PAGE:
As if we didn’t spend enough time in our humdrum everyman existence in small towns and feeling trapped by our lives, now we get to enjoy that concept as skewed through the dim glass of Silent Hill’s fractured mentality.
I originally reviewed the latest instalment Downpour for the guys at SquareGo.
or you can read the full text below the cut.
Silent Hill: Downpour
Konami Digital Entertainment
Silent Hill, that lovely town, with the beautiful lakeside amusement park, the quaint local shops, friendly if unusual local populace, sizeable hotels, with ample parking and no queues in the supermarkets. It’d be a wonderful place to visit were it not for all the horrific nightmarish hellions and the demons from inside your own head.
Stepping briskly away from the well drawn but unimaginative cheapness of the previous instalment, Silent Hill Homecoming, and Shattered Memories more abstract re-imagining of the original game, Downpour takes the concept back to the best-loved Hill with a story that falls into the mould of Silent Hill 2 whilst incorporating newer aspects of the modern gaming landscape, such as open world exploration, side-quests and hidden story points to flavour the more standard tropes of flawed humanity, redemption and self-loathing.
This time round it’s the story of state convict Murphy Pendelton, who turns out to be a surprisingly well formed character, considering he manages to elicit both the sympathy and affection of the player despite being introduced during a tutorial sequence where he brutally murders an unarmed man in a prison shower. As is hinted at here, there is far more at work than is first obvious. Who is Pendelton? Why is he in prison? What grievous hatred lay between the two men, and why does the young and pretty County Sheriff hold such anger toward him?
Due to inevitable (un)natural events, Murphy is stranded in Silent Hill & finds himself assailed by the usual manner of semi-allegorical creatures including Banshee women, Pig-faced brutes, a hulking raincoat clad boogeyman and a constantly elusive wheelchair bound wretch.
The world of Silent Hill has never quite been so beautifully realised. Downpour is an incredible looking game. The streets are realistically filthy, rooms cluttered with junk and there is enough variety of style and looks to ensure that it never gets boring looking. The effects of the mist and the titular downpour of rain, look great with Murphy’s clothes looking convincingly soaked through after periods in the rain.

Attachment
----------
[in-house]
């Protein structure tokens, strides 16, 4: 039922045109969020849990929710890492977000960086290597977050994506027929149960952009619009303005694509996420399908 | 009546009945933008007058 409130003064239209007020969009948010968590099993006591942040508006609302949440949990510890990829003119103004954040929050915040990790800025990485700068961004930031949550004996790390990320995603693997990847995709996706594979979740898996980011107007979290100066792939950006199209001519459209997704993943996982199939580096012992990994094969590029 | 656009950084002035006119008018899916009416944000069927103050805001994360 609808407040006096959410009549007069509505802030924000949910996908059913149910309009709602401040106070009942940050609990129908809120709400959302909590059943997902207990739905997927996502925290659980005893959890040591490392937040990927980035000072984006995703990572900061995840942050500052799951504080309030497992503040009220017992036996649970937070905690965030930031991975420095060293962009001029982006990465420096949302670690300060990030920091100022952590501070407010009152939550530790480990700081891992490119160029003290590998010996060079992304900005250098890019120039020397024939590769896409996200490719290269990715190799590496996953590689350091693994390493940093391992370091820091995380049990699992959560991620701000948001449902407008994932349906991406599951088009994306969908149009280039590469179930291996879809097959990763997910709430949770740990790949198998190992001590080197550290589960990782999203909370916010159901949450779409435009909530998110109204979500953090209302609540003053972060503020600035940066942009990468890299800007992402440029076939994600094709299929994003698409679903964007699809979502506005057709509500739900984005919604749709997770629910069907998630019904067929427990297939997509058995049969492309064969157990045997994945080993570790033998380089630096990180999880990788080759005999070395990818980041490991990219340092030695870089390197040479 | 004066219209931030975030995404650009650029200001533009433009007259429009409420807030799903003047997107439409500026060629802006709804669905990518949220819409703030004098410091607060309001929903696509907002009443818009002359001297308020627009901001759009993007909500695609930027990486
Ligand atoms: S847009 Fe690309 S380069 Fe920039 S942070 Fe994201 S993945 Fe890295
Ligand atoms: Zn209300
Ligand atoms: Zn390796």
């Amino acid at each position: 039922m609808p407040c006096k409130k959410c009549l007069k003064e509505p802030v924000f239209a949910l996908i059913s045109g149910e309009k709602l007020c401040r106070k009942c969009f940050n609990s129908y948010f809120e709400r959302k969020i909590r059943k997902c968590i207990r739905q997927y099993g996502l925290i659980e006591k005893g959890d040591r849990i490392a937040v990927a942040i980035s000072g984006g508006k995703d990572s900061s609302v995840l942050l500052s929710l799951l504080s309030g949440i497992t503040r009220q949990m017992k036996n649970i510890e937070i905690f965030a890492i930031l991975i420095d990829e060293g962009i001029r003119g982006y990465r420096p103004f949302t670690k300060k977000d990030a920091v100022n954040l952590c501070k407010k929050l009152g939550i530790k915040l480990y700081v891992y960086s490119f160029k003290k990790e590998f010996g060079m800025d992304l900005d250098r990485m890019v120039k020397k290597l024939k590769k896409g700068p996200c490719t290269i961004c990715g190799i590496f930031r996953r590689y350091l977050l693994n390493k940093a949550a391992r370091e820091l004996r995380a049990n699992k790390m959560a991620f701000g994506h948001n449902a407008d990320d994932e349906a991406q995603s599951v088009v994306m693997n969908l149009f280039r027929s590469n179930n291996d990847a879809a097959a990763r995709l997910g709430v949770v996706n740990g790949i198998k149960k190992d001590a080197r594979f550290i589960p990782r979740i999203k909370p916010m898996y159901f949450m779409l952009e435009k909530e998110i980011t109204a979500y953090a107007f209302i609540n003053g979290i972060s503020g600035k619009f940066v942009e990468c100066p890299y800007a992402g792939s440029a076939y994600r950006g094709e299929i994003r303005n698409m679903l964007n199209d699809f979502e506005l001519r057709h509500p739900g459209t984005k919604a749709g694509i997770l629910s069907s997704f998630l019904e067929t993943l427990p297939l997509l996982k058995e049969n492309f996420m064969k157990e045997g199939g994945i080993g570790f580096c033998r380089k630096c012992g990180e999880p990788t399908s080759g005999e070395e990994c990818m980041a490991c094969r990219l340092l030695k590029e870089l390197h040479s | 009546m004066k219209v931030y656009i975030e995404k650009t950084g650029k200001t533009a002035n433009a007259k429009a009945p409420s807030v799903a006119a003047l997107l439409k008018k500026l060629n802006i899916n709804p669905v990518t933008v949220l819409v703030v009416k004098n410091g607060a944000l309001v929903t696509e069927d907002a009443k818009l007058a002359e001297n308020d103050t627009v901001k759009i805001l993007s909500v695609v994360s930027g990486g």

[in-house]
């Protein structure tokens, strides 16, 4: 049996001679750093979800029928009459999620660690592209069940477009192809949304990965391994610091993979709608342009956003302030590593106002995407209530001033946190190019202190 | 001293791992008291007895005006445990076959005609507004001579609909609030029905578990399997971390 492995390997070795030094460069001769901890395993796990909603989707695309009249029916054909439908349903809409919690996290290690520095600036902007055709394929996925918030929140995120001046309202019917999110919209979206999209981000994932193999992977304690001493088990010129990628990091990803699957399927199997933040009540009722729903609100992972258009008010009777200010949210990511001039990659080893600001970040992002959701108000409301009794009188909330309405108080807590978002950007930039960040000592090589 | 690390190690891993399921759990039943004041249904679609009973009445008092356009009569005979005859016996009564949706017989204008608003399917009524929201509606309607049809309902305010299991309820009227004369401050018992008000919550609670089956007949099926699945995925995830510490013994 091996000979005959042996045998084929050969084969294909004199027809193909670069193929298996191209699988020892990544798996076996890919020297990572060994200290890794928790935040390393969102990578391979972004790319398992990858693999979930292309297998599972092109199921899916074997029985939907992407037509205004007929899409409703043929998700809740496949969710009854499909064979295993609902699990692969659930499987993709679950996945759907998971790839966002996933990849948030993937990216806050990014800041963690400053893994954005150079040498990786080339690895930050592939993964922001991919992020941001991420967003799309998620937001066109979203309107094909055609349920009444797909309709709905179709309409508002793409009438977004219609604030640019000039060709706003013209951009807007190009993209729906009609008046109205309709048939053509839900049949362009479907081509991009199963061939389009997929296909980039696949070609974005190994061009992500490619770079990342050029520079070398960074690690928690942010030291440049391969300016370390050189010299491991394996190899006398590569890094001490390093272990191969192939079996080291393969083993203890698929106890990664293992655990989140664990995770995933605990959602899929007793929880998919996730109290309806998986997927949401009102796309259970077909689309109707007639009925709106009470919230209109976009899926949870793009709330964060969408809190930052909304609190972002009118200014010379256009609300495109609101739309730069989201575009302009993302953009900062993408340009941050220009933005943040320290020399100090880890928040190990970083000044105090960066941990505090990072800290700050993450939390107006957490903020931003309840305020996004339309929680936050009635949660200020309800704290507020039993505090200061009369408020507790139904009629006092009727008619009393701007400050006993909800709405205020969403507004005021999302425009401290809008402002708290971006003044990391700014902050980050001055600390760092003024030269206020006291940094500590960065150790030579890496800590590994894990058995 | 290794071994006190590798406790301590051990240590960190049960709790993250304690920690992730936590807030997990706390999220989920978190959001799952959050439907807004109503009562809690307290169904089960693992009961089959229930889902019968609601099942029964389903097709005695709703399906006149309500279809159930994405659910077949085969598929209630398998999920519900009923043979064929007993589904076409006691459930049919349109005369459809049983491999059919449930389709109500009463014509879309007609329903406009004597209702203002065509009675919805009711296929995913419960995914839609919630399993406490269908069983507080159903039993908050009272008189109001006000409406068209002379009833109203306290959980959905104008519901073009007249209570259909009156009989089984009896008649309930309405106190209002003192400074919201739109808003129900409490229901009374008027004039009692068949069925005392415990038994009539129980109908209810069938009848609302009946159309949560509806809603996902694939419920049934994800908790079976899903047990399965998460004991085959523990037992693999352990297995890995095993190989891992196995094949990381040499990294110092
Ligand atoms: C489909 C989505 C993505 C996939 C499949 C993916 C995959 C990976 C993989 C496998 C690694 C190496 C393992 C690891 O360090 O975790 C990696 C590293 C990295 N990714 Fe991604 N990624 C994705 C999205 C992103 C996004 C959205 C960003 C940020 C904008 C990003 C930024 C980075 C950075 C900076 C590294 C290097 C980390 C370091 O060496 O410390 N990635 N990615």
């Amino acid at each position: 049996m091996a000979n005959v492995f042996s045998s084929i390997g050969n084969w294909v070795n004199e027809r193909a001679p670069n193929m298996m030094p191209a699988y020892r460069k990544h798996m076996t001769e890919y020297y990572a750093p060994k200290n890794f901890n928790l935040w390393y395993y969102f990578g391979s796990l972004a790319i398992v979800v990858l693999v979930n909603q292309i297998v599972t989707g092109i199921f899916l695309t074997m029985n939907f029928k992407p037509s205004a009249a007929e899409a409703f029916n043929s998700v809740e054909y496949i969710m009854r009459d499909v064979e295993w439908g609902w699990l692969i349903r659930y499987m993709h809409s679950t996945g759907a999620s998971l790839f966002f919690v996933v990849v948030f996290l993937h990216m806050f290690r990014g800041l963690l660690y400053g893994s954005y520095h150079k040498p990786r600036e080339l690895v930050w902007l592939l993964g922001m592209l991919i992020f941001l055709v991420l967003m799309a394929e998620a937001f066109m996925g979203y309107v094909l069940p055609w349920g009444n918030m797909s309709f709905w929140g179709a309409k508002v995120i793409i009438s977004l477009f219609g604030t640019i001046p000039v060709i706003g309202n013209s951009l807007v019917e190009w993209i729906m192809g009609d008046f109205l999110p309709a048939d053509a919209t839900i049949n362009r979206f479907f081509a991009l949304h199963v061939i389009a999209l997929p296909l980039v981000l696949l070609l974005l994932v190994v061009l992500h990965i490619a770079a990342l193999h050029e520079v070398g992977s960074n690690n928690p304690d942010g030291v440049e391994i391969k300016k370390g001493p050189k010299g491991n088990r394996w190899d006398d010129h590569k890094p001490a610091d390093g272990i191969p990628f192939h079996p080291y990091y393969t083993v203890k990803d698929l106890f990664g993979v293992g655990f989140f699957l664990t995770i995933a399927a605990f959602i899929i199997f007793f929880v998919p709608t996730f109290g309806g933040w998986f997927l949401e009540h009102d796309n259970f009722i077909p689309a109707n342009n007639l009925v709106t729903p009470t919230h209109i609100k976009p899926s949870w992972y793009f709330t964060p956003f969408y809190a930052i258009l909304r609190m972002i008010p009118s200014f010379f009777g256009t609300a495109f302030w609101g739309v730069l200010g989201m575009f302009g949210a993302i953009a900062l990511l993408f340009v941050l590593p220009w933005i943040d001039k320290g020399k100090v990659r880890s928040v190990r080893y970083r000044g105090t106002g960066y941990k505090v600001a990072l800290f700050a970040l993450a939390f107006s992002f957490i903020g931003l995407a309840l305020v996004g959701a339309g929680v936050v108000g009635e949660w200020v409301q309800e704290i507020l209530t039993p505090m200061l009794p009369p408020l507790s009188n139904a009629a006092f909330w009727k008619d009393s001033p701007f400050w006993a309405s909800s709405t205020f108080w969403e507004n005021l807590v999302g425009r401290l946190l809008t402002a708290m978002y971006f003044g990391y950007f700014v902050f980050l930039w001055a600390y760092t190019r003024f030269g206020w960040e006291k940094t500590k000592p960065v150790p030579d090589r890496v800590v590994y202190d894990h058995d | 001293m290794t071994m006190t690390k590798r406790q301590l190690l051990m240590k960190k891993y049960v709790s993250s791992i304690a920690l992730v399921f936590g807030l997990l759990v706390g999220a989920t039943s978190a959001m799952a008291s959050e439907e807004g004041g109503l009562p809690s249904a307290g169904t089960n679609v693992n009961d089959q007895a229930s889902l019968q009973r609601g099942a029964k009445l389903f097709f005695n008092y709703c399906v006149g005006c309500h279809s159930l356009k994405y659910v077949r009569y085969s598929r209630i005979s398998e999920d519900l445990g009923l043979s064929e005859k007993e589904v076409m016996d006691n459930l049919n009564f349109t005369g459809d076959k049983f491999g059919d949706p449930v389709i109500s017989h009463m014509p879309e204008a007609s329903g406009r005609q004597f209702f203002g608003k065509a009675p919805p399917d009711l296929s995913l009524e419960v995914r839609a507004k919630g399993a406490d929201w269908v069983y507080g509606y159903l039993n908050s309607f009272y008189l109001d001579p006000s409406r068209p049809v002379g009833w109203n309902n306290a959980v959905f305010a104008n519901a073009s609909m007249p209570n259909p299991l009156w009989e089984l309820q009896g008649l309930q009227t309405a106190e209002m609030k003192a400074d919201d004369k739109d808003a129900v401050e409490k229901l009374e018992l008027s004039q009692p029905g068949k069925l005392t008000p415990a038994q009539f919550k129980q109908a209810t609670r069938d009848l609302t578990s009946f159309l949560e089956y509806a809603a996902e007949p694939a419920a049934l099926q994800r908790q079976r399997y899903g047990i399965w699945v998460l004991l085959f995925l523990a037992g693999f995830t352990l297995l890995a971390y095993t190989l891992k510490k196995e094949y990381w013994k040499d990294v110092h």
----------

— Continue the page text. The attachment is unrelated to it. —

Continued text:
Instead of the now utterly familiar sight of Bachman Street and the centre of town, Downpour is set in the tourist attraction of the Old Mine, the piers and harbour, and unsurprisingly an island prison in Toluca Lake. The heart of the game is of course the town itself, introduced after a long lead-in through a mine cart ride and some cliff-top bouldering. In the town proper there are many open buildings to explore and to hide from the rain and the increased enemy presence it brings. There are also various characters to meet and chat with, albeit briefly. Each presumably living out their own hell.
Whatever good can be said, Downpour does still have a few flaws. The Xbox version was prone to freezing up for a second or two in large open areas. i.e. the streets of the town. Considering how much time is spent in such places this stuttering gets quite irksome after a while. Thankfully the other areas of the game are mostly unaffected by this glitch.
The other problem is that combat is woefully implemented. Murphy can only carry one ranged and one melee weapon at a time. Meaning that bizarrely he cannot manage a slung shotgun and a holstered pistol while having a spanner in his hand. This wouldn’t be an issue were if the weapons didn’t break with more predictable regularity than a B&Q own-brand tape-measure. Fighting itself is slow, sluggish and difficult making it a tedious chore if fighting more than one assailant. Luckily many fights can be avoided by running away, however sadly many scraps must be waded through, especially towards the game’s combat heavy finale.
The irony of this being that the final moments of the game offer one of the more imaginative turns of the series to date, as the narrative gives the plot a measure of closure which has been often elusive from many more straightforward games. This is the sort of Silent Hill we’ve been waiting for since 3, it may have a few duff moments, but it’s more of a return to form than could have been hoped for.